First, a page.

Four things Klopp got right as Liverpool close in on Champions League final

Liverpool took control of their Champions League semi-final by producing a dominant performance to beat Villarreal 2-0 in the first leg at Anfield.

Villarreal came with a game plan to frustrate Jurgen Klopp’s side and it worked for 45 minutes, with Thiago Alcantara’s long-range strike against the post the closest they came. But the home team could not be kept out for long, with Pervis Estupinan’s unlucky own goal and Sadio Mane’s stabbed finish coming inside two second-half minutes to ease any nerves.

Liverpool maintained a firm grip on the game, with Villarreal failing to trouble Alisson with a single shot on target, but they could not add any further gloss to the win. However, they will head to Spain next week confident of getting the job done and reaching next month’s final.

It was a near perfect night for Klopp. Here are four things he got right on the big occasion at Anfield.

No underestimation

Villarreal have thrived off their underdog status. Despite winning the Europa League last season, the Spanish side are constantly belittled, with statistics about the population of the town (around 50,000 people), their place in La Liga (seventh) and lack of a long history in European competition often trotted out.

Thankfully for Liverpool, Klopp was having none of it. "Maybe Juve or maybe Bayern underestimated them," he said in his pre-match press conference. "But that will never happen to us and especially after those four games against Juventus and Bayern there's no chance of that anymore. So, this little advantage they had might have gone but they're still a really, really good football team who obviously want to make history as well."

Being ruthless in selection

Liverpool have a deep and hugely competitive squad. The team are on a roll, still in pursuit of four competitions. Selection is difficult, but the German boss was not swayed from his game plan. “I could have lined up 10 other players, no problem,” he told BT Sport pre-match. “They all show up, all want to play, but that is the line-up tonight.”

Klopp was not tempted to start Naby Keita, Joel Matip or Diogo Jota, or to stick in Divock Origi after his impact against Everton on the weekend. The latter decision is something that got Michael Owen’s back up. "If I was a centre-forward and I came on so many times to save my manager, yet he never played me and he only brought me on occasionally, then I wouldn’t be giving the manager such a big cuddle,” he said on Premier League Productions on the weekend. “You just know how much that man means to all of those Liverpool players and how much it means to those fans."

Showing patience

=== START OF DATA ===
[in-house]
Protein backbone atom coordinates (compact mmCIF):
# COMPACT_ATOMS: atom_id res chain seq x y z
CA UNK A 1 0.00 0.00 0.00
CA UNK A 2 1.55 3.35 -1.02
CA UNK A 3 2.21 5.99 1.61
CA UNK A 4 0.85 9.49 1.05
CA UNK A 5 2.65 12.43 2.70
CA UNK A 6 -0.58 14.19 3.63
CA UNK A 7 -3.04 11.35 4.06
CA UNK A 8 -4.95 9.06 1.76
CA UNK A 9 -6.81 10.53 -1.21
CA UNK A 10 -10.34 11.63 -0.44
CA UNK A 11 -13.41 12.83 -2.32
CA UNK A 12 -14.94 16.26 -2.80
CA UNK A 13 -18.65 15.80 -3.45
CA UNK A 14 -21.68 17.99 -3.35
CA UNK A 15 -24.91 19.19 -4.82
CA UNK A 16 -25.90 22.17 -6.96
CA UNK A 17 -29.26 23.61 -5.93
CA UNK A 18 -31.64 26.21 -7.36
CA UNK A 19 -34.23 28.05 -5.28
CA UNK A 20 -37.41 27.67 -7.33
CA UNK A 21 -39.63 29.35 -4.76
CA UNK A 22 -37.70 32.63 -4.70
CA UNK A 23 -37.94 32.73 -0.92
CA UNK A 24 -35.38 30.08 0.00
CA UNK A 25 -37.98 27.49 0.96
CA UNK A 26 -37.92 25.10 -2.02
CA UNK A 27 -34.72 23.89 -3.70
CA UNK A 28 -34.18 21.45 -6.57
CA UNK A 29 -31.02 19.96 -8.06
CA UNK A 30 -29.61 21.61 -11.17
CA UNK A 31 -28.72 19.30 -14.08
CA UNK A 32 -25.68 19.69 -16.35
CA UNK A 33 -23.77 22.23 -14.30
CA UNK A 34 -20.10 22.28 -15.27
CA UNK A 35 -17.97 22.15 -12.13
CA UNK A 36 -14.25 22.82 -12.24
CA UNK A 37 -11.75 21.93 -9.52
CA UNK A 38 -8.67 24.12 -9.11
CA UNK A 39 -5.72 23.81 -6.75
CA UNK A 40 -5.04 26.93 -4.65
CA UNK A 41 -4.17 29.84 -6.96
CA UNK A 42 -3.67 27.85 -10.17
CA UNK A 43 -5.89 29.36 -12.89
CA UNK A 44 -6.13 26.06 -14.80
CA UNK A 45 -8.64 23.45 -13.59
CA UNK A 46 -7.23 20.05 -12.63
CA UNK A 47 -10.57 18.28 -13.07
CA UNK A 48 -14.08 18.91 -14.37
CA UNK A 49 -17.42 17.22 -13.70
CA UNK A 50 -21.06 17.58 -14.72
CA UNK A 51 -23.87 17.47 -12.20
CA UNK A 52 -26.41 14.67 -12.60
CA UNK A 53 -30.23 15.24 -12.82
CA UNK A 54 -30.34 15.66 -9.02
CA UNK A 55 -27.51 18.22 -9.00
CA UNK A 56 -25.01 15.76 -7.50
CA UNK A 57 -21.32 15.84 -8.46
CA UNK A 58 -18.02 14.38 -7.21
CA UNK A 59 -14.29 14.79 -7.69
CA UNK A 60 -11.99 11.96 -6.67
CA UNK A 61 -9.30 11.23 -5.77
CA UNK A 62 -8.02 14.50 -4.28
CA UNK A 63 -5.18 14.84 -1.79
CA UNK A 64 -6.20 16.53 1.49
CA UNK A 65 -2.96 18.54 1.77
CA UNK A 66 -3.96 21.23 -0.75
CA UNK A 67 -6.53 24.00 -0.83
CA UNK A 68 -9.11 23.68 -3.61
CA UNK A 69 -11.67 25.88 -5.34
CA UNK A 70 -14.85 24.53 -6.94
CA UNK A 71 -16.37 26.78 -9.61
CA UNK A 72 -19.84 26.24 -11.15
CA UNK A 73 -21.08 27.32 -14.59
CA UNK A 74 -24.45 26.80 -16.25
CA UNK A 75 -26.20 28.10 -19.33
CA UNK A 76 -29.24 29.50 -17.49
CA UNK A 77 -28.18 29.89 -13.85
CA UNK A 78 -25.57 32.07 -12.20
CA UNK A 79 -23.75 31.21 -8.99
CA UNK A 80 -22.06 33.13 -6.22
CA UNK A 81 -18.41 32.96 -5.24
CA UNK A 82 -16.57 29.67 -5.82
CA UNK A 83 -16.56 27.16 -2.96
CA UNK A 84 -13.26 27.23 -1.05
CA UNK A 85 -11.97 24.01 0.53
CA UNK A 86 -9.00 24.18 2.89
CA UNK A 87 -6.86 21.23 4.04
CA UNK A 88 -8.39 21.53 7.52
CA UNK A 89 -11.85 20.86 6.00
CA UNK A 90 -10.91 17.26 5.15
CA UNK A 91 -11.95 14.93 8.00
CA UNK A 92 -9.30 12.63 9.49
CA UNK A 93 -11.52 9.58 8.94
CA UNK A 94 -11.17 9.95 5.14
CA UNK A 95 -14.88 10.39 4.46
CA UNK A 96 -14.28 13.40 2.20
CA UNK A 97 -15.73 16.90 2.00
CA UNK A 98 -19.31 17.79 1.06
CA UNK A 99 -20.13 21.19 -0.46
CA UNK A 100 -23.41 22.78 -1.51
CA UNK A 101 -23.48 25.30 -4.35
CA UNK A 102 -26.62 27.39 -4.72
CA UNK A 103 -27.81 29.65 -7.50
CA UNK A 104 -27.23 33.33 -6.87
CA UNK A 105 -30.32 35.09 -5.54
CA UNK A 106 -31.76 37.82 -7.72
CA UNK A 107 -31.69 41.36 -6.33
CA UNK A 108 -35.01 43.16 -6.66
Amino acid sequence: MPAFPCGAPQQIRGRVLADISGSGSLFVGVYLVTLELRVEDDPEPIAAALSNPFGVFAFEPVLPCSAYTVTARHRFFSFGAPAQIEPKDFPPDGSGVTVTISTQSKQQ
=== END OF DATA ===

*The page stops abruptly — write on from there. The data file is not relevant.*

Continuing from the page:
Those were the pre-game preparations. But Klopp also got things spot-on in-game. Liverpool dominated the first half, firing in 13 shots to Villarreal’s one, while having six corners to the away side’s one. Yet they could not initially find a way past their resolute opponents, who sat extremely deep in a low block and challenged Liverpool to find a way down the sides.

Time-wasting tactics came in very early and frustration was evident in the home crowd, who might have feared that the Reds were going to draw a blank for just the fifth time in their 55th game this season.

But Klopp was not so worried. He spoke to his side at half-time, stuck with his line-up and was rewarded. Estupinan’s own goal was fortuitous, coming from Jordan Henderson's cross, but deserved and Liverpool rode their momentum to score just two minutes later through Mane. Klopp deserves credit for sticking to his guns and backing his first-choice XI to get the job done, despite the nervous atmosphere.

Full-throttle press

The main reason Liverpool were so dominant was their suffocating press. Villarreal came with a game plan to stick in behind the ball and look to make the most of any opportunities to break, using the pace of Arnaut Danjuma. Unai Emery’s side tried to play out from the back from goal-kicks but were smothered by Liverpool’s relentless condensing of space.

Liverpool’s gegenpressing is nothing new, but this was a very good example of its effects. Villarreal were completely overwhelmed – a fact which is shown nicely by a stat from half-time: goalkeeper Geronimo Rulli completed more passes – 16 – than any other Villarreal player in the first half. It didn't get any better for Villarreal in the second half either and the second leg will be an uphill battle for Emery's side.

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